Disposed on the garment facing surface of the impervious layer 20 are longitudinally extending pressure-sensitive adhesive means 24, provided for attaching the liner to the crotch portion of an undergarment. While such adhesive means are illustrated in the form of longitudinally extending lines, it will be understood that various patterns such as spots, or transverse lines will be suitable. The adhesive employed may be any of the large number of pressure-sensitive adhesives available on the market, including for example, the water based pressure-sensitive sensitive adhesives such as the acrylate adhesives e.g., vinyl acetate-2 ethyl hexyl acetate copolymer which is generally combined with tackifiers such as ethylene amine. Alternatively, the adhesive may comprise the rapid-setting thermoplastic (hot melt) adhesives such as block copolymers exemplified by the A-B-A block copolymers wherein the A end block is polystyrene and the midblock is polyolefin copolymer such as poly (ethylene) poly(butylene)copolymer. The adhesive element may also comprise a double faced tape.
Overlying the adhesive elements 24 is a protective release strip 26 which is provided to protect the adhesive elements 24 from dirt and unintended adhesion prior to use. The strip 26 may be constructed of any suitable sheet-like material which adheres with sufficient tenacity to the adhesive element to remain in place prior to use but which can be readily removed when the liner is to be used. A particularly useful material is a semibleached kraft paper, the adhesive contacting side of which has been silicone treated to provide easy release from the adhesive elements 24.
In accordance with the teachings of this invention, the outer cover 16 comprises a nonwoven, relatively light colored, relatively opaque fabric comprising thermoplastic material. The cover may comprise any of the commonly utilized materials for the products considered herein and is selected to perform the traditional functions of such a cover i.e., to be comfortable when worn against the body, to allow body fluid to permeate into the body of the absorbent product and/or to aid in holding the product together in use. In this connection the cover may fully overwrap the product on all sides or may only partially overwrap the product, in particular on the body facing side. Thus, for example, the cover may be a thin sheet ranging in caliper from about 3 (0.0076 cm) to 10 mils (0.0254 cm) and having no substantial capacity for absorbing high volumes of body fluids. As such, such commonly used absorbent product cover materials may be used as, for example, woven or nonwoven fabrics consisting of fibers, filaments or the like including hydrophilic fibers such as cellulose, regenerated cellulose fiber or hydrophobic fibers as such synthetic fibers comprising polyolefins and the like or mixtures of the above. The cover may even comprise such usually fluid impermeable materials such as polymeric films which have been rendered fluid permeable by being provided with aperatures therein.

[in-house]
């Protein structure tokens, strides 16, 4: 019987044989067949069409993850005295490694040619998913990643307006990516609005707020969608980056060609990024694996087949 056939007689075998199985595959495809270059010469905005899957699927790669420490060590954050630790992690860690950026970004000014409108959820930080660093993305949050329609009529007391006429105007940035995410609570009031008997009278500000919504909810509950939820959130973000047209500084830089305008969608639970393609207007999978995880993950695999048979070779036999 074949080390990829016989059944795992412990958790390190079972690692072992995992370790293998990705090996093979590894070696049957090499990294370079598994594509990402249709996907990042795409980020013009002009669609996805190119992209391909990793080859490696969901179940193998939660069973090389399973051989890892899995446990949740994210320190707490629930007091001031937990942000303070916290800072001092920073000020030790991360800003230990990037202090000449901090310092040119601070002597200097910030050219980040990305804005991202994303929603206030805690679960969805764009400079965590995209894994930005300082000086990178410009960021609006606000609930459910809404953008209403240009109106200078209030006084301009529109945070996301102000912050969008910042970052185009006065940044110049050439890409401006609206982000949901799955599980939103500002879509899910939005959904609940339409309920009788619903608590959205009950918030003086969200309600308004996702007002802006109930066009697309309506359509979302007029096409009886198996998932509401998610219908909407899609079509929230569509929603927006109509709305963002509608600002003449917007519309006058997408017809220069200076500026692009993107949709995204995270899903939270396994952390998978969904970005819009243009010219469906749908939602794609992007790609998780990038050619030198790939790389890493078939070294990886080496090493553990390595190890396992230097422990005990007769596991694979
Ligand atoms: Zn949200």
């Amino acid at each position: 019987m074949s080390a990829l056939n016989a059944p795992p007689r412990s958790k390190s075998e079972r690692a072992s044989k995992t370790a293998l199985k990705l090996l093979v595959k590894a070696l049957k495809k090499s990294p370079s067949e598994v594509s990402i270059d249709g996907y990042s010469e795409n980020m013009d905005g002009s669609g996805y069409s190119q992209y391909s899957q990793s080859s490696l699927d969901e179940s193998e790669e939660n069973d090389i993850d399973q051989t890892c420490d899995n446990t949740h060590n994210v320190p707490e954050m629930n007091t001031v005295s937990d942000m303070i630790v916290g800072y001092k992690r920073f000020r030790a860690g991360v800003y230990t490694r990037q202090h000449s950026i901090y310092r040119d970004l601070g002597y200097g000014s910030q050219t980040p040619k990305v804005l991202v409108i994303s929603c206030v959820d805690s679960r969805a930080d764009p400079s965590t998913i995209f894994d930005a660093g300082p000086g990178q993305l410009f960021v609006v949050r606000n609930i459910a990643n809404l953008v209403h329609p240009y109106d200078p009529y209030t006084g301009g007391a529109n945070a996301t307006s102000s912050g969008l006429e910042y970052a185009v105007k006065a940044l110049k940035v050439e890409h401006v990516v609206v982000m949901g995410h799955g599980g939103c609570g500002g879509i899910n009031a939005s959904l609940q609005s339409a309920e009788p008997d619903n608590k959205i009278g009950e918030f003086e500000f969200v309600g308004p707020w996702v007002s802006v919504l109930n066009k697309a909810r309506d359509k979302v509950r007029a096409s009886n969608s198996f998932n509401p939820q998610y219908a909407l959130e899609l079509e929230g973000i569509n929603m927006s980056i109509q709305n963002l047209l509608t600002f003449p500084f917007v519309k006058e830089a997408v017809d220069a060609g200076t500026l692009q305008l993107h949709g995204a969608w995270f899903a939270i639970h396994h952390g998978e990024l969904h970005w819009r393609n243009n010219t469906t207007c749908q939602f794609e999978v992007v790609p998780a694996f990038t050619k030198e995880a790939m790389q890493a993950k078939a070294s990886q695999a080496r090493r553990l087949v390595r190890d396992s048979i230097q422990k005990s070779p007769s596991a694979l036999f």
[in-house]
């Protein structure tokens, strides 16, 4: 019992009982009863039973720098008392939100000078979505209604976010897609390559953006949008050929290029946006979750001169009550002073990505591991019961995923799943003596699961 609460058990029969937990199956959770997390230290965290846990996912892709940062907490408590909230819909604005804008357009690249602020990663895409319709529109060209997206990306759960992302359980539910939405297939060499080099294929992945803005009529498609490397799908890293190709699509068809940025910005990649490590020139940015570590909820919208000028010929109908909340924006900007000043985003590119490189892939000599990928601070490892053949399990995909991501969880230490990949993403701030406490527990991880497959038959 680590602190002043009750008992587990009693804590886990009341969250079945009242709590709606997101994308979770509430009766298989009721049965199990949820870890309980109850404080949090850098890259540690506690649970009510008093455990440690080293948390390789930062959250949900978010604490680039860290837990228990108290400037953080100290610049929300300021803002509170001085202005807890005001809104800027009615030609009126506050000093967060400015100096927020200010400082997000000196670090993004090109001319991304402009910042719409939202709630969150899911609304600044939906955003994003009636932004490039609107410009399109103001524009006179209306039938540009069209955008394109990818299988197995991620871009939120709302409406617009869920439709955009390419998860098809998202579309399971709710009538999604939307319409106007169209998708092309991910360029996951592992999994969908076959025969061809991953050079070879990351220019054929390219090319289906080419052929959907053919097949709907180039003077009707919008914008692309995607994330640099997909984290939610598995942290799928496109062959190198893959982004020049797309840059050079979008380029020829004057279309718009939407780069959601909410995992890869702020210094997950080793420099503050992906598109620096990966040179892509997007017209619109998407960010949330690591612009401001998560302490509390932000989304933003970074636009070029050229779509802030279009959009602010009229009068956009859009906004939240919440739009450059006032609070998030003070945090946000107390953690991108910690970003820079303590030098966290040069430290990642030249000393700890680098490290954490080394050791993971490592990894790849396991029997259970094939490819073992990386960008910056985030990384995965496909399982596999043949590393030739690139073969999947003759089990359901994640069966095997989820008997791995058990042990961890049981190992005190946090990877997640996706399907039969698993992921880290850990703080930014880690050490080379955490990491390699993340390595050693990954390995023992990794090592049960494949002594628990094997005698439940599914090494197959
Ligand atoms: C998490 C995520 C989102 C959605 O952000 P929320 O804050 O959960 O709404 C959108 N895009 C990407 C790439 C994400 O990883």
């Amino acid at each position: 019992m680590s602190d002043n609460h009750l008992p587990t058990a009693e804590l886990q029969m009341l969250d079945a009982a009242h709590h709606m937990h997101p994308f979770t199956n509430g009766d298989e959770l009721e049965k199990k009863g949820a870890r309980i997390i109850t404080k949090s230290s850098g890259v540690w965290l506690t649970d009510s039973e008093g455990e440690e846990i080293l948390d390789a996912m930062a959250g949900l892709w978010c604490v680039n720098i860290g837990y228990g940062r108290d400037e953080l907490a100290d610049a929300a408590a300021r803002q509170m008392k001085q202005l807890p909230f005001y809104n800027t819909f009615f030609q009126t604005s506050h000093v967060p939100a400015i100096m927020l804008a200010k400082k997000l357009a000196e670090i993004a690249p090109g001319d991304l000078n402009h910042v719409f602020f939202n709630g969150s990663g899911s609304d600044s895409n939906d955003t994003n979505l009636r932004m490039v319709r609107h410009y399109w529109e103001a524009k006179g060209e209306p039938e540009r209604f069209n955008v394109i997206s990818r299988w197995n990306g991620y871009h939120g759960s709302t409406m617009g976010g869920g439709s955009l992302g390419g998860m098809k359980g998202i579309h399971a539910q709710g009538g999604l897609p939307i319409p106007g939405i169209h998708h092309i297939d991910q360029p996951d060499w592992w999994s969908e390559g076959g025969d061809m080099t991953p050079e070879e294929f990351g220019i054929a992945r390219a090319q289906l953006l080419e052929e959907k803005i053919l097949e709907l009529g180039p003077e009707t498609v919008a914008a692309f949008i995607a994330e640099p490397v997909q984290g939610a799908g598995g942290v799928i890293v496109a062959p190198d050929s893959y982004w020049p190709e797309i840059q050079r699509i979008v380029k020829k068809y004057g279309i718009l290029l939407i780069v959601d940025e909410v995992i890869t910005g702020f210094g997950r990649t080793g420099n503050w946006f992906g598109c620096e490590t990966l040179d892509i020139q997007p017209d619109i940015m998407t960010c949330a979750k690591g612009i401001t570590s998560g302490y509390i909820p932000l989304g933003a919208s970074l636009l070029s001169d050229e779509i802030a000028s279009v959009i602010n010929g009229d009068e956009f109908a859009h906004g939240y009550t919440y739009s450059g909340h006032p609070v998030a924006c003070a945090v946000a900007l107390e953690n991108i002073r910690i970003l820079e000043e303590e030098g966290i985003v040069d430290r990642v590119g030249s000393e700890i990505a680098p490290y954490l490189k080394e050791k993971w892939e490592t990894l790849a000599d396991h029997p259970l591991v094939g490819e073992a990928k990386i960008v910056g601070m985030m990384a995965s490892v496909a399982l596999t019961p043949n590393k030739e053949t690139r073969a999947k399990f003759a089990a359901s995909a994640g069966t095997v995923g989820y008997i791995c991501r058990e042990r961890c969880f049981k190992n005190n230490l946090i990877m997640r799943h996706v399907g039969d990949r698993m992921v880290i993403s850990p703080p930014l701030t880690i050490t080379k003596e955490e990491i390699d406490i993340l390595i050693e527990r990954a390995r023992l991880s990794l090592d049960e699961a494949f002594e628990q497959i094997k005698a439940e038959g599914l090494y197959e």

Alternatively, the cover may satisfy the traditional functions of a cover and, in addition, serve to absorb substantial volumes of body fluid. This latter embodiment is illustrated in the liner in FIGS. 1 and 2 wherein the cover 16 is chosen to be a material having some thickness, e.g., from about 10 mils (0.0254 cm) to about 200 mils (0.508 cm) and having absorptive capacity. As is illustrated in these figures, the cover 16 comprises a sheet of absorbent material folded about a centrally located planar insert 30 of absorbent material to further increase the absorptive capacity and thickness of the illustrated liner. As best viewed in FIG. 2, the cover is in a C-form configuration, enfolded about the insert 30 and held in place against the insert 30 by adhesive means 42.